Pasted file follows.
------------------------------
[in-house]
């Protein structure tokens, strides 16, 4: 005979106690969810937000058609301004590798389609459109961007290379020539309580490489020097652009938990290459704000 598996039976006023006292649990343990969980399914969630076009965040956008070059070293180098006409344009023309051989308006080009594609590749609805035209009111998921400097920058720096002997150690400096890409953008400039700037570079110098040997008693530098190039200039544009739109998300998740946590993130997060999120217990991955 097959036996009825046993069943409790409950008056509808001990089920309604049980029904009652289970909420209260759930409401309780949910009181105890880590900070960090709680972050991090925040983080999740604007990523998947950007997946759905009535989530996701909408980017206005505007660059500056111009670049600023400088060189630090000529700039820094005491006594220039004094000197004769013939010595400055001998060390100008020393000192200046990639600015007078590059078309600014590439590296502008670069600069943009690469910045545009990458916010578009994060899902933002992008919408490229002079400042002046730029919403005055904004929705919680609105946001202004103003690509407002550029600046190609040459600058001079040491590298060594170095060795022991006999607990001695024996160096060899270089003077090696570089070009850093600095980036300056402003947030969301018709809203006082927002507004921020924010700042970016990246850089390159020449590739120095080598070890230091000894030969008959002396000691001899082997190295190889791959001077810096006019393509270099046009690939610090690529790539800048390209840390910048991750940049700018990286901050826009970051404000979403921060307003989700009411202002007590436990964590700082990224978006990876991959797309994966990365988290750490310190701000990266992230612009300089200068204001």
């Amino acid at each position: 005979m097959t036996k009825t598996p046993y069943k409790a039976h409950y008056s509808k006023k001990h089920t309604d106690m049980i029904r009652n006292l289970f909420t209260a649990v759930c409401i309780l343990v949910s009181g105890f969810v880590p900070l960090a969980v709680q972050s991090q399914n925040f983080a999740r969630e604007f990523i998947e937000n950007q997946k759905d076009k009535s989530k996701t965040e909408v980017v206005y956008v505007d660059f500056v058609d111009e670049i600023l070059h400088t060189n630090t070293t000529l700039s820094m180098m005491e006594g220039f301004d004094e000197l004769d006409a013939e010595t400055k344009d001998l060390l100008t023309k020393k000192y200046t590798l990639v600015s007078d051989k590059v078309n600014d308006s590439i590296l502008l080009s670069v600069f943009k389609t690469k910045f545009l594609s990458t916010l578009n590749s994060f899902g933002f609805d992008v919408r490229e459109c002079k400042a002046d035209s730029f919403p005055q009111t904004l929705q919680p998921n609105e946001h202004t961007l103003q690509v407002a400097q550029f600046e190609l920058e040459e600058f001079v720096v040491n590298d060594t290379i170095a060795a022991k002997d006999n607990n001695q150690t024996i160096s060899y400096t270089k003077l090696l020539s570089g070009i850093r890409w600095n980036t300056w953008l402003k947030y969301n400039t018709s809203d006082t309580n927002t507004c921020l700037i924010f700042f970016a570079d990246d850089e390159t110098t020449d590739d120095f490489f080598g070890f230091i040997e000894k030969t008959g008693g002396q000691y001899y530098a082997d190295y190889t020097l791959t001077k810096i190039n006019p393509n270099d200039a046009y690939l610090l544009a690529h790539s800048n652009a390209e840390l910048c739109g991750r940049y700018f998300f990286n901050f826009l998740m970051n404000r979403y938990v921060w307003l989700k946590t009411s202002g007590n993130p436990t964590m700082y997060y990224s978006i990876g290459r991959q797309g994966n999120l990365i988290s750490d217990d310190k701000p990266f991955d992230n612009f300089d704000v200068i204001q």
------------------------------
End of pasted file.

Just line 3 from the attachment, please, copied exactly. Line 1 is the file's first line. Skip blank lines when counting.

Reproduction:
């Amino acid at each position: 005979m097959t036996k009825t598996p046993y069943k409790a039976h409950y008056s509808k006023k001990h089920t309604d106690m049980i029904r009652n006292l289970f909420t209260a649990v759930c409401i309780l343990v949910s009181g105890f969810v880590p900070l960090a969980v709680q972050s991090q399914n925040f983080a999740r969630e604007f990523i998947e937000n950007q997946k759905d076009k009535s989530k996701t965040e909408v980017v206005y956008v505007d660059f500056v058609d111009e670049i600023l070059h400088t060189n630090t070293t000529l700039s820094m180098m005491e006594g220039f301004d004094e000197l004769d006409a013939e010595t400055k344009d001998l060390l100008t023309k020393k000192y200046t590798l990639v600015s007078d051989k590059v078309n600014d308006s590439i590296l502008l080009s670069v600069f943009k389609t690469k910045f545009l594609s990458t916010l578009n590749s994060f899902g933002f609805d992008v919408r490229e459109c002079k400042a002046d035209s730029f919403p005055q009111t904004l929705q919680p998921n609105e946001h202004t961007l103003q690509v407002a400097q550029f600046e190609l920058e040459e600058f001079v720096v040491n590298d060594t290379i170095a060795a022991k002997d006999n607990n001695q150690t024996i160096s060899y400096t270089k003077l090696l020539s570089g070009i850093r890409w600095n980036t300056w953008l402003k947030y969301n400039t018709s809203d006082t309580n927002t507004c921020l700037i924010f700042f970016a570079d990246d850089e390159t110098t020449d590739d120095f490489f080598g070890f230091i040997e000894k030969t008959g008693g002396q000691y001899y530098a082997d190295y190889t020097l791959t001077k810096i190039n006019p393509n270099d200039a046009y690939l610090l544009a690529h790539s800048n652009a390209e840390l910048c739109g991750r940049y700018f998300f990286n901050f826009l998740m970051n404000r979403y938990v921060w307003l989700k946590t009411s202002g007590n993130p436990t964590m700082y997060y990224s978006i990876g290459r991959q797309g994966n999120l990365i988290s750490d217990d310190k701000p990266f991955d992230n612009f300089d704000v200068i204001q």